Chemistry: Atoms First, McMurry and Fay, 1st Edition

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John E. McMurry • Robert C. Fay
General Chemistry: Atoms First
Chapter 20
Transition Elements and Coordination
Chemistry
Lecture Notes
Alan D. Earhart
Southeast Community College • Lincoln, NE
Copyright © 2010 Pearson Prentice Hall, Inc.
Electron Configurations
Chapter 20/2
Electron Configurations
Sc (Z = 21): [Ar] 3d1 4s2
Zn (Z = 30): [Ar] 3d10 4s2
Chapter 20/3
Electron Configurations
Chapter 20/4
Properties of Transition
Elements
Metallic Properties
Properties of Transition
Elements
Atomic Radii
Chapter 20/6
Properties of Transition
Elements
Atomic Radii
Chapter 20/7
Properties of Transition
Elements
Atomic Densities
Chapter 20/8
Properties of Transition
Elements
Ionization Energies and Oxidation Potentials
All but copper are positive.
M(s) + 2H1+(aq)
M2+(aq) + H2(g)
E° > 0 V
Copper requires a stronger oxidizing agent than HCl,
such as HNO3.
Chapter 20/9
Oxidation States of Transition
Elements
Oxidation States of Transition
Elements
Chapter 20/11
Oxidation States of Transition
Elements
For group 8b, the loss or sharing of all the valence electrons
is energetically prohibitive because of the increasing value
of Zeff. Consequently, only lower oxidation states are
accessible. Also, they can sometimes be reduced to even
lower oxidation states:
4Co3+(aq) + 2H2O(l)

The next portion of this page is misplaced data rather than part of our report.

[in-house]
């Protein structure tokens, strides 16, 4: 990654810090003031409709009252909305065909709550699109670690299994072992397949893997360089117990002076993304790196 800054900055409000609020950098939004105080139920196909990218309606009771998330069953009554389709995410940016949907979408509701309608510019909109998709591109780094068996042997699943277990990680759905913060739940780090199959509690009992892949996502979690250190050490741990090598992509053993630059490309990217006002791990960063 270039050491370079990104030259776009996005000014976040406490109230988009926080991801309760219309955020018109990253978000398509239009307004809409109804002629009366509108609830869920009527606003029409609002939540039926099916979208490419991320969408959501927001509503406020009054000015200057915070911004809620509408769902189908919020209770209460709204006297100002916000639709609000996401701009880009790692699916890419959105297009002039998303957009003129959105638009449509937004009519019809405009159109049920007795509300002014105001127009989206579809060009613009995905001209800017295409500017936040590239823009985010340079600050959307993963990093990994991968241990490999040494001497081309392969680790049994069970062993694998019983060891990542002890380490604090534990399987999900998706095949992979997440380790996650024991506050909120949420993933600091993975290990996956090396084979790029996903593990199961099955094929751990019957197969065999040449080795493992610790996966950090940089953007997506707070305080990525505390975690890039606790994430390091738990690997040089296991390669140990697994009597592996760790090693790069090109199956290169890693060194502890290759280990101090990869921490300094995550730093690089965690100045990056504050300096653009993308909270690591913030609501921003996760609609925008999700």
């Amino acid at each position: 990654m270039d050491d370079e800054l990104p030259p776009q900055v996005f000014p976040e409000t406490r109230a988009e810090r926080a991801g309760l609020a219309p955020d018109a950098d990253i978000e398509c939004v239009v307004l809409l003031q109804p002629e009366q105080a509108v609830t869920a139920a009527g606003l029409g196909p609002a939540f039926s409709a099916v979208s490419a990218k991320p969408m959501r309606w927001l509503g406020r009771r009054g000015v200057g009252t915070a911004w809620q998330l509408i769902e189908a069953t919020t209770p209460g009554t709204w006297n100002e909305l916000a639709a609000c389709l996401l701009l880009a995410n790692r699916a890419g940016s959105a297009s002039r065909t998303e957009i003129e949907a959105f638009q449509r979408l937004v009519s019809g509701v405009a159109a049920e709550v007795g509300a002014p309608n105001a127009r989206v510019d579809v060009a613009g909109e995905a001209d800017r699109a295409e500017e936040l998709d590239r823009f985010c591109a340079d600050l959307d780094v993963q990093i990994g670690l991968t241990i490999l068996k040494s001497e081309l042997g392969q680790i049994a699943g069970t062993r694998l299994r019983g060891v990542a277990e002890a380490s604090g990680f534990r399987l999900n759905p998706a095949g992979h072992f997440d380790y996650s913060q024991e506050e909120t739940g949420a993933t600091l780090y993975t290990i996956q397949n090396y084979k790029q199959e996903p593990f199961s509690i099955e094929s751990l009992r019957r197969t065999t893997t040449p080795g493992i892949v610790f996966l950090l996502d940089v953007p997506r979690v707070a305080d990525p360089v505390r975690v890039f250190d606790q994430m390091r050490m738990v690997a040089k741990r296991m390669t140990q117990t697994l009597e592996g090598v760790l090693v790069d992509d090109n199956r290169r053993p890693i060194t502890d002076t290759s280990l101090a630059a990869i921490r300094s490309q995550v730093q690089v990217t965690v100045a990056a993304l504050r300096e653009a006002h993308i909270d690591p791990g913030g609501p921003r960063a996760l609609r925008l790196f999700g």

4Co2+(aq) + O2(g) + 4H1+(aq)
E° = +0.58 V
Chapter 20/12
Chemistry of Selected
Transition Elements
Chromium
•
Chromium can be obtained by the reduction of the ore
chromite (FeCr2O4) with carbon:
FeCr2O4(s) + 4C(s)
Fe(s) + 2Cr(s) + 4CO(g)
Ferrochrome
Up to 30% Cr
•
Pure chromium is obtained by reducing Cr2O3 with Al:
Cr2O3(s) + 2Al(s)
2Cr(s) + Al2O3(s)
Chapter 20/13
Chemistry of Selected
Transition Elements
Chemistry of Selected
Transition Elements
Chromium
Chemistry of Selected
Transition Elements
Chromium
•
In basic solution, Cr3+ precipitates as Cr(OH)3, a pale
green solid which is amphoteric:
Cr(OH)3(s) + 3H3O1+(l)
Cr3+(aq) + 6H2O(l)
Cr(OH)3(s) + OH1-(aq)
Cr(OH)41-(aq)
Chapter 20/16
Chemistry of Selected
Transition Elements
Chromium
Chemistry of Selected
Transition Elements
Chromium
•
In the +6 oxidation state, the most important solution
species are yellow chromate ion and the orange
dichromate ion:
2CrO42-(aq) + 2H1+(aq)
yellow
•
Cr2O72-(aq) + H2O(l)
orange
The orange dichromate ion is a powerful oxidizing agent
in acidic solution and is widely used as an oxidant in
analytical chemistry:
Cr2O72-(aq) + 14H1+(aq) + 6e-
2Cr3+(aq) + 7H2O(l)
E° = +1.36 V
Chapter 20/18
Chemistry of Selected
Transition Elements
Chemistry of Selected
Transition Elements
Iron
•
In the absence of air, iron metal will react with acids:
Fe(s) + 2H1+(aq)
Fe2+(aq)
•
Fe2+(aq) + H2(g)
E° = +0.45 V
spontaneous
Fe3+(aq) + e-
E° = -0.77 V
nonspontaneous
In the presence of air, Fe2+ is slowly oxidized:
4Fe2+(aq) + O2(g) + 4H1+(aq)
4Fe3+(aq) + 2H2O(l)
E° = +0.46 V
spontaneous
Chapter 20/20
Chemistry of Selected
Transition Elements
Iron
•
The red-brown colored Fe(OH)3 will precipitate in basic
solutions, but unlike the analogous Cr(OH)3, it is not
amphoteric (dissolves in base):
Fe3+(aq) + 3OH1-(aq)
Fe(OH)3(s)
Chapter 20/21
Chemistry of Selected
Transition Elements
Copper
•
Copper sulfides are separated from ores and then hot air
is blown through molten copper(I) sulfide (Cu2S):
Cu2S(l) + O2(g)
•
2Cu(l) + SO2(g)
Over time, copper turns green due to oxidation:
2Cu(s) + O2(g) + CO2(g) + H2O(g)
Cu2(OH)2CO3(s)
Cu2(OH)2CO3(s) + H2SO4(aq)
Cu2(OH)2SO4(s) + CO2(g) + H2O(l)
Green patina
Chapter 20/22
Chemistry of Selected
Transition Elements
Copper
Chapter 20/23
Coordination Compounds
Coordination Compound: A compound in which a
central metal ion or atom is attached to a group of
surrounding molecules or ions by coordinate covalent
bonds.
Ligands: The ions, molecules, or atoms that surround